Just who is George Hodel and what are his crimes? Episode three is more heavily George-y than the previous episodes, but the show is still being awfully cagey about the mystery it has in store. It’s running the risk of letting us forget about the real juice in this show: Somewhere in here, there’s a narrative about the Zodiac killer.
Indignance aside, this episode graciously shares a bit about Tamar Hodel. In flashbacks we see her as a young girl traipsing around her father’s home while he hosts lavish, women-in-lingerie parties.
“Hello, my angel,” George says to his daughter. Moments later, he’s removing the bra off of one of the party’s hired dancers while his daughter observes. The Hodel family could use some therapy, I’ll guess.
In the present, Fauna isn’t faring much better. In this episode she’s followed by George’s grubby apprentice Sepp (Dylan Smith). Fauna later calls him a “weird, ugly white man.”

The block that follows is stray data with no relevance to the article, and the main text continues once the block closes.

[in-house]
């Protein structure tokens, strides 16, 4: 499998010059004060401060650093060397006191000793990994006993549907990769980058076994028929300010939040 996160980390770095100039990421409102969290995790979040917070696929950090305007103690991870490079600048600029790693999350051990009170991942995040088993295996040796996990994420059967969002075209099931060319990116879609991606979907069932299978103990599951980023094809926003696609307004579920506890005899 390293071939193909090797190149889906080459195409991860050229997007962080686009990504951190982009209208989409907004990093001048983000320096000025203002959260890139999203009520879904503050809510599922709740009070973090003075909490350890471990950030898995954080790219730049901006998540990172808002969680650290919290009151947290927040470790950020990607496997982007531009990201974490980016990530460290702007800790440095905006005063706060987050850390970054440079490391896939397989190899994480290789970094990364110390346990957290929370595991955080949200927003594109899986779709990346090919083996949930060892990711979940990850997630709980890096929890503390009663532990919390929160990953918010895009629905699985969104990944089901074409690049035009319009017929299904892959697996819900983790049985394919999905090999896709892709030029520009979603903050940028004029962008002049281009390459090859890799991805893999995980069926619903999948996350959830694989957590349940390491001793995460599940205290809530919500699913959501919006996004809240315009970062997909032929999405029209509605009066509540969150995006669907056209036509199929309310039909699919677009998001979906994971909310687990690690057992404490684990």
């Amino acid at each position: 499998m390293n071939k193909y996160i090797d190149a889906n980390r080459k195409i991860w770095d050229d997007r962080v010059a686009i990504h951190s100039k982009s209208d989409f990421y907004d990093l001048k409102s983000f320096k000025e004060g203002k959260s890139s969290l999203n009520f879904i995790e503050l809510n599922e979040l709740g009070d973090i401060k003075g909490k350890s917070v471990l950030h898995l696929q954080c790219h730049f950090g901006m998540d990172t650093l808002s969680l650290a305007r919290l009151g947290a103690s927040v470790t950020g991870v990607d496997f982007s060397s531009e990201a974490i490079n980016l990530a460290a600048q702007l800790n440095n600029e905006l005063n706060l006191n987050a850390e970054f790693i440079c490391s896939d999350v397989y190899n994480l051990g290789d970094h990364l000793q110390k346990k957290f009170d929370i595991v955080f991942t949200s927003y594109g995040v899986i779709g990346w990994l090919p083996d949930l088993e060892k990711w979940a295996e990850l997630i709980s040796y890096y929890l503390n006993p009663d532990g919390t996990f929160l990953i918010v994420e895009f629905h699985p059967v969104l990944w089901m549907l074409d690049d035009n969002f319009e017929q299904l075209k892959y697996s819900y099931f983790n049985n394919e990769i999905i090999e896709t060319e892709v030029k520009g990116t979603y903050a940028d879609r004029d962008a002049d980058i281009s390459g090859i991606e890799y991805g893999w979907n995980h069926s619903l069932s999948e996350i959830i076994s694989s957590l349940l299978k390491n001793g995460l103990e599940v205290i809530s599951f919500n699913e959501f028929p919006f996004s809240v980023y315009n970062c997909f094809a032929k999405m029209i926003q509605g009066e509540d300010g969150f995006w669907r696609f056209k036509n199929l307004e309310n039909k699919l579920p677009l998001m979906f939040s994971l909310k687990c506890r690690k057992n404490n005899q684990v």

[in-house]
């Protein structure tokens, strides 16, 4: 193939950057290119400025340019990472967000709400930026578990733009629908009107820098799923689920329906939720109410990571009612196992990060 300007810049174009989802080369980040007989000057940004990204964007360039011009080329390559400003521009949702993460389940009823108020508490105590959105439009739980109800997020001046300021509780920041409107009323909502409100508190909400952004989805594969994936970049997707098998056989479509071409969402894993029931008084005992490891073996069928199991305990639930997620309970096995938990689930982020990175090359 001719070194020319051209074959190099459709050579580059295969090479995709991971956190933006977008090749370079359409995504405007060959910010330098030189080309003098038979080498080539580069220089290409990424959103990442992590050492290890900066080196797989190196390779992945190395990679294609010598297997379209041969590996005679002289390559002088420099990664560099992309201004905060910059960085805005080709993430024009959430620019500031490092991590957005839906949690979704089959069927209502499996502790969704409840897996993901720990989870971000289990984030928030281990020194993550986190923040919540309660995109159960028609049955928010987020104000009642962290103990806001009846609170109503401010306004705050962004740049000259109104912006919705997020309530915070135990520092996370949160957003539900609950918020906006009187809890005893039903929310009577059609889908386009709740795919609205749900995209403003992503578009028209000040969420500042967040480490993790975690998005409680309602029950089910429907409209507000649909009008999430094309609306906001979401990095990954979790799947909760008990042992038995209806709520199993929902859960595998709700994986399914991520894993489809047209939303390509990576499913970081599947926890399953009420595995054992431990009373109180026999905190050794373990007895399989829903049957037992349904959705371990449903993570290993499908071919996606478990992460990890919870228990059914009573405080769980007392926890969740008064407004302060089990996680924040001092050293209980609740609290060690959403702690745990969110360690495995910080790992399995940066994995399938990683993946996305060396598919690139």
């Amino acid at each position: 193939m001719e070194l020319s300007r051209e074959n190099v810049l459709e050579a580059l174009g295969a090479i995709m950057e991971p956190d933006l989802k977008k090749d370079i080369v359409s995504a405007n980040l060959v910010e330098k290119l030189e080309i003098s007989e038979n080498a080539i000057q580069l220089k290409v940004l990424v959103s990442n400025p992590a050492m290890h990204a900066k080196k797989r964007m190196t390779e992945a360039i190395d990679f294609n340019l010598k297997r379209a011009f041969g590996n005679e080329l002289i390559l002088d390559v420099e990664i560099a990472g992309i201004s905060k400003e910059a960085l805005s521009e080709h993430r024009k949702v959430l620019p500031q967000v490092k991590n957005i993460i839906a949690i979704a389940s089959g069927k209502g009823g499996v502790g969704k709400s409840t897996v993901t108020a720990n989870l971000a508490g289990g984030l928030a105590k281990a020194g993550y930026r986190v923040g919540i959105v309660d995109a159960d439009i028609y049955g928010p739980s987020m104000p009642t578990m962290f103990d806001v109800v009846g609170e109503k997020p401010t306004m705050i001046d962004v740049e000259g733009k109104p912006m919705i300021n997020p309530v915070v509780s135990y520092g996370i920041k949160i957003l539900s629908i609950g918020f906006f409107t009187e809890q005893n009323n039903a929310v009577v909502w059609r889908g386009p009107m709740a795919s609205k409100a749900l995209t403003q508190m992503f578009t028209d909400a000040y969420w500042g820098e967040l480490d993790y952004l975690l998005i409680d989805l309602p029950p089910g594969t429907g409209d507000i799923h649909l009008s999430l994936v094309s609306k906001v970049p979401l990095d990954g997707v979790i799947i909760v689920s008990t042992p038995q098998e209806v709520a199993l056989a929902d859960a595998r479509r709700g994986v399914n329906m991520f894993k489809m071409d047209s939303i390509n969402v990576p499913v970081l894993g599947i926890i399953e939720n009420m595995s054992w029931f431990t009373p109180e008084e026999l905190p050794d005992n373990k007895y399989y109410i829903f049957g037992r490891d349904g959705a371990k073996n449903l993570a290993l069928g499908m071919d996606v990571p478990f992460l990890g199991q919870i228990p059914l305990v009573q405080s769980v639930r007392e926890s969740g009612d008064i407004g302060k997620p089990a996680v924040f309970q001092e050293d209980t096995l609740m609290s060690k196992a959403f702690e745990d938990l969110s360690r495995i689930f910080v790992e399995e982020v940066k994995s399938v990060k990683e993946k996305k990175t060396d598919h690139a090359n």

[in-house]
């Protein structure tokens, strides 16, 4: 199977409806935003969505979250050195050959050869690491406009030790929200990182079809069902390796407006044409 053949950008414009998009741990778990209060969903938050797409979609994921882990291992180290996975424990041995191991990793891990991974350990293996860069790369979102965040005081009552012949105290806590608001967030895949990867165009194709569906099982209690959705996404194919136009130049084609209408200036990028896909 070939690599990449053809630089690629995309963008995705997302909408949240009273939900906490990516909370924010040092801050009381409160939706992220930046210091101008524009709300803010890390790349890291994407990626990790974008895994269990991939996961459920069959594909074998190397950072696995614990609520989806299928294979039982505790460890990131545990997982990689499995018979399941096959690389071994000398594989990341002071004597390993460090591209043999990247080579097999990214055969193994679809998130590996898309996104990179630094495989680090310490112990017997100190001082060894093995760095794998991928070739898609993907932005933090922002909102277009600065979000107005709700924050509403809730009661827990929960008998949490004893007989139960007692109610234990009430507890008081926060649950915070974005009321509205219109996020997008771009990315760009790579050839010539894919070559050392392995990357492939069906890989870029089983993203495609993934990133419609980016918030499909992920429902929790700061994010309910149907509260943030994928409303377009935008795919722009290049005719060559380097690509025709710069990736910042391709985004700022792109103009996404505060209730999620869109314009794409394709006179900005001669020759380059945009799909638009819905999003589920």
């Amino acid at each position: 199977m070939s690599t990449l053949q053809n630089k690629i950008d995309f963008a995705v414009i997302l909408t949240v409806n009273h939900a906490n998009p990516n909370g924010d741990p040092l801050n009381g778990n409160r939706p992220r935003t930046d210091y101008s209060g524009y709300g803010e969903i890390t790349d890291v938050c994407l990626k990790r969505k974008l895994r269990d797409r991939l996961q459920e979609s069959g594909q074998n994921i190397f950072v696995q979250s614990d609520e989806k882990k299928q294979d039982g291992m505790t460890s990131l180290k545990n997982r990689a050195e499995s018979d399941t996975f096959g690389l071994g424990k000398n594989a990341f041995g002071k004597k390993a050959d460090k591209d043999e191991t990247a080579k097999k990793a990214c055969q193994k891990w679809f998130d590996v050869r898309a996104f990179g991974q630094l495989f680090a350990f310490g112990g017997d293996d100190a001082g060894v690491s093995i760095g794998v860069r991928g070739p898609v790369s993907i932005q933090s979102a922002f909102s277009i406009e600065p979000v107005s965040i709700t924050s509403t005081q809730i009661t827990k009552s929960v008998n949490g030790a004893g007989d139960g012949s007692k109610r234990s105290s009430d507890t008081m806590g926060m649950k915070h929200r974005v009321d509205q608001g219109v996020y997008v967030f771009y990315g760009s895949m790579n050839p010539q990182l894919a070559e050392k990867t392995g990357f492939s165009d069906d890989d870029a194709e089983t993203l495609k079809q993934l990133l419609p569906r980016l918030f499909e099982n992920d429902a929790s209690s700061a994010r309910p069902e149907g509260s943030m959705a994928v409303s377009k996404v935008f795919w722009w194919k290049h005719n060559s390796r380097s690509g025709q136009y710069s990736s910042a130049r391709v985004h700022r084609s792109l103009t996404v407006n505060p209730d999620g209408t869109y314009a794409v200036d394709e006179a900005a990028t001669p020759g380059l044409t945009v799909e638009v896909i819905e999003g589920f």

Jay Singletary’s quest for truth isn’t going great, either. Jay comes face-to-face with the police finally, in the form of Yul Vazquez’s police chief Billis.
“You keep turning up in the wrong places, cupcake,” he snarls. He and the rest of the police force want to send a message: Stop sniffing around the Hodels. In the show’s latest moment of grisly violence, Billis nearly chops off Jay’s ear — Jay is saved by his army buddy Ohls, but this is Ohls’ last card to play.
“He walks while I’m alive,” Ohls declares. The men in this show enjoy their posturing, Billis, Ohls, and Jay and the rest.